Following on from last week’s blog about the role of zinc, Dr Klaudia Raczko explores the role of another crucial mineral within the body – iron.

Why is Iron so important?

Iron is the most abundant microelement and it has multiple metabolic functions in the human body. It forms the centre of haemoglobin, which is the substance that gives red blood cells their colour and allows them to carry oxygen around the body. Iron is also involved in the oxygen storage in muscle cells and is a component of important tissue enzymes and cytochrome P450, which play a role in the detoxification process.

Most of the iron in the body is bound to proteins. Around 67% is found in the aforementioned haemoglobin, in the form of haem or heme. Haem is a ring-shaped molecule made of porphyrin with an iron ion in the centre. Iron is transported and delivered to different tissues with the help of transferrin, a protein that regulates the absorption of iron into the blood, while ferritin is the protein which stores iron and releases it when it is needed.

Iron differs from other microelements because it lacks efficient ways of excretion. This means that it’s difficult for the body to get rid of excessive iron and, as a result, any excess is stored in the body.

Iron overload or the build up of iron in the tissue of joints or major organs such as the liver or heart is a disorder known as ‘Haemochromatosis’. This condition can run in families and the risk of haemochromatosis can be tested on the genetic test (HFE gene).

Iron Dietary Sources and Absorption

There are two main forms of iron: haem, found in animal sources and non-haem found in plant-based food. Good vegetarian sources of iron include spinach, lentils, beans, seaweed, and dark chocolate. For non-vegetarians, red meat, poultry, liver and fish are good examples of iron-rich foods.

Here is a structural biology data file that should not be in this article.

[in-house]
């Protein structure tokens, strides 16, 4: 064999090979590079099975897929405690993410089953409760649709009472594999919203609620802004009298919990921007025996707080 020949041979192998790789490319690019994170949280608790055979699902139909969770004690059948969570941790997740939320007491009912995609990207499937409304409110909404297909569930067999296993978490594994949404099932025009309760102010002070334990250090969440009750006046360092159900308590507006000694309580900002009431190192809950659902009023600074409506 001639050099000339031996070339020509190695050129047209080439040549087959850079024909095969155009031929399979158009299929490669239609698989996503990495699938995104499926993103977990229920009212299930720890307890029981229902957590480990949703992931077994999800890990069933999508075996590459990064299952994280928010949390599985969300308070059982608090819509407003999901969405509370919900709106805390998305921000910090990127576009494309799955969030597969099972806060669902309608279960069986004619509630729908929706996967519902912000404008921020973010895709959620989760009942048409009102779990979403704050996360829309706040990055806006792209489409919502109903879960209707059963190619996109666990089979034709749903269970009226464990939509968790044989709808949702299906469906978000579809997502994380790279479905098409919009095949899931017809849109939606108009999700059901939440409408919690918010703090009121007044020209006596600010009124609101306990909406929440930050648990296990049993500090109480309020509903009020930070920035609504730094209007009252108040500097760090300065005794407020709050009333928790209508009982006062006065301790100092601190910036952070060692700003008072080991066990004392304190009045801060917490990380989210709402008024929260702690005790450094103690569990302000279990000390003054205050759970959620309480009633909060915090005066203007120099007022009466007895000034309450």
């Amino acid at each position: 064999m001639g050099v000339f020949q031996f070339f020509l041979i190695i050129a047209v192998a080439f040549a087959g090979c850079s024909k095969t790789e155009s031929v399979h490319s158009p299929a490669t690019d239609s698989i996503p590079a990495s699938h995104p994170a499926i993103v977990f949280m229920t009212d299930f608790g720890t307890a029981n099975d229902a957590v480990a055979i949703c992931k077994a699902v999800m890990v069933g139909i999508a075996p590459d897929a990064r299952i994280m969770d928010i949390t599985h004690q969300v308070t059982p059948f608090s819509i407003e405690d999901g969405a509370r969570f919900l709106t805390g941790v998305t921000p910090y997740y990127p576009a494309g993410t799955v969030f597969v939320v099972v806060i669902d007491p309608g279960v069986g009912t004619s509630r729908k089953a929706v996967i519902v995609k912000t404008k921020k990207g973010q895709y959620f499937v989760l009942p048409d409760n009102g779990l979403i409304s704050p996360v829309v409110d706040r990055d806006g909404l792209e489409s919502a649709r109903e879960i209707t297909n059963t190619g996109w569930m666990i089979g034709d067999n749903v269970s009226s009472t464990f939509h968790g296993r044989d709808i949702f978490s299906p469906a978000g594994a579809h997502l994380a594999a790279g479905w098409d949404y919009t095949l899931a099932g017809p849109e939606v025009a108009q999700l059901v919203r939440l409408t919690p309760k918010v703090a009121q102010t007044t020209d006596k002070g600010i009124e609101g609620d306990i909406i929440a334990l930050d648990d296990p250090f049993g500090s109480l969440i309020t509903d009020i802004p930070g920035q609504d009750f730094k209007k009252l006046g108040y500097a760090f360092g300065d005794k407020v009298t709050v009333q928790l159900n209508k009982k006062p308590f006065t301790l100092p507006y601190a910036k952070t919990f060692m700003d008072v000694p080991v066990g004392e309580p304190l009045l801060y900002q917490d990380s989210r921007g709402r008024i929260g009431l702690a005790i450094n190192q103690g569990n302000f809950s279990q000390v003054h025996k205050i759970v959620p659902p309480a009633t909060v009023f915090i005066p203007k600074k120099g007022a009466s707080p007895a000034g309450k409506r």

Another inexpensive and somewhat unconventional way to add increase iron intake is to cook using cast iron pots and pans, as iron from these is released into food during cooking. It should be noted that while the haem form of iron found mostly in animal food products is well absorbed, absorption of non-haem iron depends widely on enhancing and inhibiting factors as well as dietary components of the meal. The non-haem iron, which usually occurs in its oxidised form (Fe3+), needs to be reduced to Fe2+ in order to be absorbed by intestinal cells (enterocytes). This process only takes place in the presence of adequate stomach acid and ascorbic acid (vitamin C), which is why the intake of food high in vitamin C can improve the absorption of iron.

Foods that Affect Iron Absorption

Microelements such as calcium and certain polyphenols such as tannins, found in black tea decrease iron bioavailability. Though there are a number of high-iron foods available to non-meat eaters, vegetarian diets which consist mostly of non-haem iron and are rich in phytate, carry an increased risk of poor iron absorption. The Scientific Advisory Committee on Nutrition advises that processes such as soaking, milling or cooking foods such as whole grains, beans and legumes may increase the absorption of iron by the degradation of phytates and other iron inhibitors. It’s also important to acknowledge that iron is strictly conserved and where there’s a deficiency, the body increases its absorption from the gut.

Iron Testing

Iron levels can be tested in the blood. To gain a better picture of what’s happening in our body, transferrin, ferritin and TIBC (total iron binding capacity) levels should be checked.

Where there is an iron deficiency, the serum level of iron will be low and transferrin levels will be high as the body tries to increase the transport of the iron to the places it’s needed. Ferritin levels will, in contrast, be low as this is proportional to the level of stored iron.